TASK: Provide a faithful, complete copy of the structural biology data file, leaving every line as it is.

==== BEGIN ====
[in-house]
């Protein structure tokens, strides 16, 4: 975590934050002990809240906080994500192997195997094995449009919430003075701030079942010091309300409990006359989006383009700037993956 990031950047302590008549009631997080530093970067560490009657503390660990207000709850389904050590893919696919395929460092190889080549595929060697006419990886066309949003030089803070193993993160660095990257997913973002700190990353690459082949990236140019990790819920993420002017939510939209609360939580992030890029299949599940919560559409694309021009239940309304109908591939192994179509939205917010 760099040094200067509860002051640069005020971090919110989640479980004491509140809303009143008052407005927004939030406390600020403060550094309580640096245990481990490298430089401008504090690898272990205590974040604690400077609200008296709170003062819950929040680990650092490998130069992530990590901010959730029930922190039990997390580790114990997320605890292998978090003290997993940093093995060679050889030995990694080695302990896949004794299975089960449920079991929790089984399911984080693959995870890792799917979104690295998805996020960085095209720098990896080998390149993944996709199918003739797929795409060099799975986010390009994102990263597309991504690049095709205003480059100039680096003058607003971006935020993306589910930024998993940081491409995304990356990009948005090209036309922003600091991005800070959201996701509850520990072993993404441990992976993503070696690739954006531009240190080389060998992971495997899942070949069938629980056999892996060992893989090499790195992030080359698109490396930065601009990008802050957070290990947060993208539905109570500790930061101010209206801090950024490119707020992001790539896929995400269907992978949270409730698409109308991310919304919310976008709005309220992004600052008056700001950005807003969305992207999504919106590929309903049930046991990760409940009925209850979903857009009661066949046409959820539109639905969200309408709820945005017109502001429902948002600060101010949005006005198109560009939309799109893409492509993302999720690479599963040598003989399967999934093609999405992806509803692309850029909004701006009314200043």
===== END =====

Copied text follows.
[in-house]
């Protein structure tokens, strides 16, 4: 975590934050002990809240906080994500192997195997094995449009919430003075701030079942010091309300409990006359989006383009700037993956 990031950047302590008549009631997080530093970067560490009657503390660990207000709850389904050590893919696919395929460092190889080549595929060697006419990886066309949003030089803070193993993160660095990257997913973002700190990353690459082949990236140019990790819920993420002017939510939209609360939580992030890029299949599940919560559409694309021009239940309304109908591939192994179509939205917010 760099040094200067509860002051640069005020971090919110989640479980004491509140809303009143008052407005927004939030406390600020403060550094309580640096245990481990490298430089401008504090690898272990205590974040604690400077609200008296709170003062819950929040680990650092490998130069992530990590901010959730029930922190039990997390580790114990997320605890292998978090003290997993940093093995060679050889030995990694080695302990896949004794299975089960449920079991929790089984399911984080693959995870890792799917979104690295998805996020960085095209720098990896080998390149993944996709199918003739797929795409060099799975986010390009994102990263597309991504690049095709205003480059100039680096003058607003971006935020993306589910930024998993940081491409995304990356990009948005090209036309922003600091991005800070959201996701509850520990072993993404441990992976993503070696690739954006531009240190080389060998992971495997899942070949069938629980056999892996060992893989090499790195992030080359698109490396930065601009990008802050957070290990947060993208539905109570500790930061101010209206801090950024490119707020992001790539896929995400269907992978949270409730698409109308991310919304919310976008709005309220992004600052008056700001950005807003969305992207999504919106590929309903049930046991990760409940009925209850979903857009009661066949046409959820539109639905969200309408709820945005017109502001429902948002600060101010949005006005198109560009939309799109893409492509993302999720690479599963040598003989399967999934093609999405992806509803692309850029909004701006009314200043």